There are a lot of signs that Houston's economy keeps improving, outpacing the rest of the nation in a lot of respects. But some of those signs you might not have thought about -- they float every day up and down the Houston Ship Channel.
Before the sun comes up, Houston is in business. On board an oil tanker, we saw firsthand how traffic and product and money steer into and out of southeast Texas.
"It means the world for the Houston economy," said Robert Thompson with the Houston Pilots Association.
Every vessel, regardless of what they carry, is guided by a pilot -- someone who knows the narrow or shallow curves of the ship channel. As well as anyone they know the ebbs and flows of Houston's economic growth.
"We move more traffic in and out of Houston than anywhere else in the country," Thompson said.
According to a 2012 report, ship channel traffic accounts for more than one million Texas jobs and generates more than a $178 billion impact on the state's economy, much of that from a healthy petrochemical industry.
Dispatcher Jeff Mayes said, "When the market's up, the ship traffic is up. When it's down, we're down."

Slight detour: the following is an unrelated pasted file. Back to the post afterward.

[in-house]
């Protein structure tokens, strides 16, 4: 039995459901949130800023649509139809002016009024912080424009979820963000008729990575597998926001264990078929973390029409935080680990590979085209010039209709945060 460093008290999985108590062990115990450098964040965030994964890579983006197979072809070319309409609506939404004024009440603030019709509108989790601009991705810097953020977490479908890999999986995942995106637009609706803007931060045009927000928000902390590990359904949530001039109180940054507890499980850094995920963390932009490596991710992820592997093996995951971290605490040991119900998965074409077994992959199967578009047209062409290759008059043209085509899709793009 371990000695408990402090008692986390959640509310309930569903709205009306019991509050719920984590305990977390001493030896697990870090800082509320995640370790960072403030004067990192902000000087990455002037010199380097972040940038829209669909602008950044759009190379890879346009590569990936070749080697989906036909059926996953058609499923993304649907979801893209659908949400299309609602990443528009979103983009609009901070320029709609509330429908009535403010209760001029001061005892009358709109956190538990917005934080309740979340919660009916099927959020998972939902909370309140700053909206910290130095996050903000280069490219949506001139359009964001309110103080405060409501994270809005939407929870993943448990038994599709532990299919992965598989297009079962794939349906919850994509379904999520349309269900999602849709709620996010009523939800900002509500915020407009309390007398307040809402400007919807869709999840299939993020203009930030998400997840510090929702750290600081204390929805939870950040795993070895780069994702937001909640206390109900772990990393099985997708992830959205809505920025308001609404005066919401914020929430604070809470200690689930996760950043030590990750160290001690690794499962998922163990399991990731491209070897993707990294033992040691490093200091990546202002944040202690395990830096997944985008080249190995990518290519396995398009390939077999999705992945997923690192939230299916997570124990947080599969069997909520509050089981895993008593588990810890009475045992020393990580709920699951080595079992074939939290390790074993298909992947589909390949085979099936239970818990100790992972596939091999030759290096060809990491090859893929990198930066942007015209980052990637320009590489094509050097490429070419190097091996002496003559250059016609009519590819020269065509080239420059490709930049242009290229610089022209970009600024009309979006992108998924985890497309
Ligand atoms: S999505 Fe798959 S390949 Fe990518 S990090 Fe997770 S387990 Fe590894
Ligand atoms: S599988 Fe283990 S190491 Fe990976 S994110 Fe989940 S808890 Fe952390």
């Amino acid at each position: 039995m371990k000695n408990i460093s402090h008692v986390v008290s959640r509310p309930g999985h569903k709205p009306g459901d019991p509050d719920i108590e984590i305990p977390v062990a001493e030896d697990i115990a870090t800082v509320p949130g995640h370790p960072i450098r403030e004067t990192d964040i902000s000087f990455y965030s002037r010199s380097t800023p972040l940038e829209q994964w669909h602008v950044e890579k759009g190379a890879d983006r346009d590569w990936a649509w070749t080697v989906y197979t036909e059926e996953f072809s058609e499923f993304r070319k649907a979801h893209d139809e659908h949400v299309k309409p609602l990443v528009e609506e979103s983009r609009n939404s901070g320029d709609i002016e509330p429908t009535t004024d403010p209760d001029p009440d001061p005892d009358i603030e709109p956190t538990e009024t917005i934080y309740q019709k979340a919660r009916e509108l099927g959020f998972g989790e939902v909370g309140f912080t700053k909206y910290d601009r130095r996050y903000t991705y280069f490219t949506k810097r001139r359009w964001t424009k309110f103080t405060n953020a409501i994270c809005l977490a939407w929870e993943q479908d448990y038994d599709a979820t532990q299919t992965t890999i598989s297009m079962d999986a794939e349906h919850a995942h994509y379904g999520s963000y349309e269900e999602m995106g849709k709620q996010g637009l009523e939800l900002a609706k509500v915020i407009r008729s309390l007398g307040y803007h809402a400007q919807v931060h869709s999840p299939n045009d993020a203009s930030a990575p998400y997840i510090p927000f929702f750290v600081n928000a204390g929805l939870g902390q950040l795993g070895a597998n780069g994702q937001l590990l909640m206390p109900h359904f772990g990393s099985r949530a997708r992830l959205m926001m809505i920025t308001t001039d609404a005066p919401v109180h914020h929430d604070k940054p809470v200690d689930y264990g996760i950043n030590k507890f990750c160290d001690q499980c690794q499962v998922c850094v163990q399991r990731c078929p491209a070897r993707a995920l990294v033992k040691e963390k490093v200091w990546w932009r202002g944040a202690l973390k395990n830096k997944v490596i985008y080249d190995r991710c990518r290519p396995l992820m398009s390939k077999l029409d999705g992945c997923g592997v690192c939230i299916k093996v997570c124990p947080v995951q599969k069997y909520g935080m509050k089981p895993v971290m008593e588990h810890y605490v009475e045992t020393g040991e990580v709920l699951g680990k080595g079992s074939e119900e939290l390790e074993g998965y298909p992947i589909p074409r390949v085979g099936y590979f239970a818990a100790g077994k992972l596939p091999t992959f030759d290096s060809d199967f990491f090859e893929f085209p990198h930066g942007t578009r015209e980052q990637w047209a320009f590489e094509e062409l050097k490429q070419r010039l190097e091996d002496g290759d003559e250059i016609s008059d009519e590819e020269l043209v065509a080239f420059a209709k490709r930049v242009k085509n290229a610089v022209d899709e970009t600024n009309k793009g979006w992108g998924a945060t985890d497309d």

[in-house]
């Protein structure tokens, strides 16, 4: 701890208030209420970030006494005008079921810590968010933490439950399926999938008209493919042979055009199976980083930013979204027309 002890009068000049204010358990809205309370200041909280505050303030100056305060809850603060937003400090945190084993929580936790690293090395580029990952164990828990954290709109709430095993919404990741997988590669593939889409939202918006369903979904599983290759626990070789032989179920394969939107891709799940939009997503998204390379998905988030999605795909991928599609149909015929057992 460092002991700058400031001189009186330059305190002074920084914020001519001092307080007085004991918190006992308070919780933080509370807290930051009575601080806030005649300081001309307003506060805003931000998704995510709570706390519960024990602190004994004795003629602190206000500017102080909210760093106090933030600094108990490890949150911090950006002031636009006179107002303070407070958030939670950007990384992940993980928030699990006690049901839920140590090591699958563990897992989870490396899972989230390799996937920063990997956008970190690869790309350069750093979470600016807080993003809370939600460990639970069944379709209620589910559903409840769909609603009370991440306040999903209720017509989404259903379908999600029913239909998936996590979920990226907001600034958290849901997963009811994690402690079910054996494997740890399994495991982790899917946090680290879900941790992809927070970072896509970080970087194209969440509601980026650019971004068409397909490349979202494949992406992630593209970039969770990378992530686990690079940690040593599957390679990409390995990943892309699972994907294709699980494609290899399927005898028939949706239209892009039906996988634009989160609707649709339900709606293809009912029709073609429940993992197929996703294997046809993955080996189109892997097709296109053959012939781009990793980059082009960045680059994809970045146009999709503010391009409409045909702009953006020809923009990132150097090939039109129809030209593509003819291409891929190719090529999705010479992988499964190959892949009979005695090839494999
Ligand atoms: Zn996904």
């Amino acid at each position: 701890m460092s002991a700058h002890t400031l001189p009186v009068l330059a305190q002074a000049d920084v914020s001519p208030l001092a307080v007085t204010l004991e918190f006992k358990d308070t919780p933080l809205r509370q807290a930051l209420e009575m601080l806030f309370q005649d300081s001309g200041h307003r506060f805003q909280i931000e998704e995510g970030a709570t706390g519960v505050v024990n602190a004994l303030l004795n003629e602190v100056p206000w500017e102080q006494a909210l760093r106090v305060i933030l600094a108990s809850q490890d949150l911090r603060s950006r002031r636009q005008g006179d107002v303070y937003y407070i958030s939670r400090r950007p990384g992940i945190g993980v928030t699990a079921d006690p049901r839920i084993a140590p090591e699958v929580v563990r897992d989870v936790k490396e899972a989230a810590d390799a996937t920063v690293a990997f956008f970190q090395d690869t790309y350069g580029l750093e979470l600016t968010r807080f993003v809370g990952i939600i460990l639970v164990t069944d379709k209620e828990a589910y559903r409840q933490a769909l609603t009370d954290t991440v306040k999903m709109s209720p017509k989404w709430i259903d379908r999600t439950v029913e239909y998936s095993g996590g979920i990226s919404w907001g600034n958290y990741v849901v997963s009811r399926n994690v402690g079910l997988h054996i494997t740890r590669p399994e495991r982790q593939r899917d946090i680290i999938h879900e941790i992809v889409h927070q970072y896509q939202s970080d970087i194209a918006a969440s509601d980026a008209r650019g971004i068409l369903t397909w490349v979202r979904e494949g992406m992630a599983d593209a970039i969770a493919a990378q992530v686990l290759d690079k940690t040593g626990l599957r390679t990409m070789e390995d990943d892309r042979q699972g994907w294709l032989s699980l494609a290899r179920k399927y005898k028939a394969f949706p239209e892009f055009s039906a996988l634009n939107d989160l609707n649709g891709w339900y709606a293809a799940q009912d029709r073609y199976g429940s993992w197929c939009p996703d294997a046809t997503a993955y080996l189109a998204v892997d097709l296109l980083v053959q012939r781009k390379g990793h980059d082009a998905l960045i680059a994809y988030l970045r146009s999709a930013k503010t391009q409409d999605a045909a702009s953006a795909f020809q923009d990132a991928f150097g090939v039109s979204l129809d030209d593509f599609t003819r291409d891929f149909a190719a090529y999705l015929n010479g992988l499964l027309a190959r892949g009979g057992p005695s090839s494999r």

Mayes is a dispatcher for the Houston Pilots Association. He manages the traffic on the channel and says it is an unsung hero in Houston's financial engine.
"When I got here it was pretty mind-blowing how much... You don't think about what goes on in the Houston Ship Channel," Mayes said. "You think, OK, ships coming in and out. But you don't realize what all goes into that."
That economic impact could get exponentially bigger in the next couple of years because of a large engineering project happening in Central America -- the expansion of the Panama Canal.
One of the biggest projects on Houston Ship Channel to help continue this expansion is the dredging, making it deep enough and wide enough to handle the much larger ships that will be coming here after the Panama Canal expansion opens in 2015. The Army Corp of Engineers has identified that project at $70 million. It's an investment those who work along the ship channel say will pay for itself.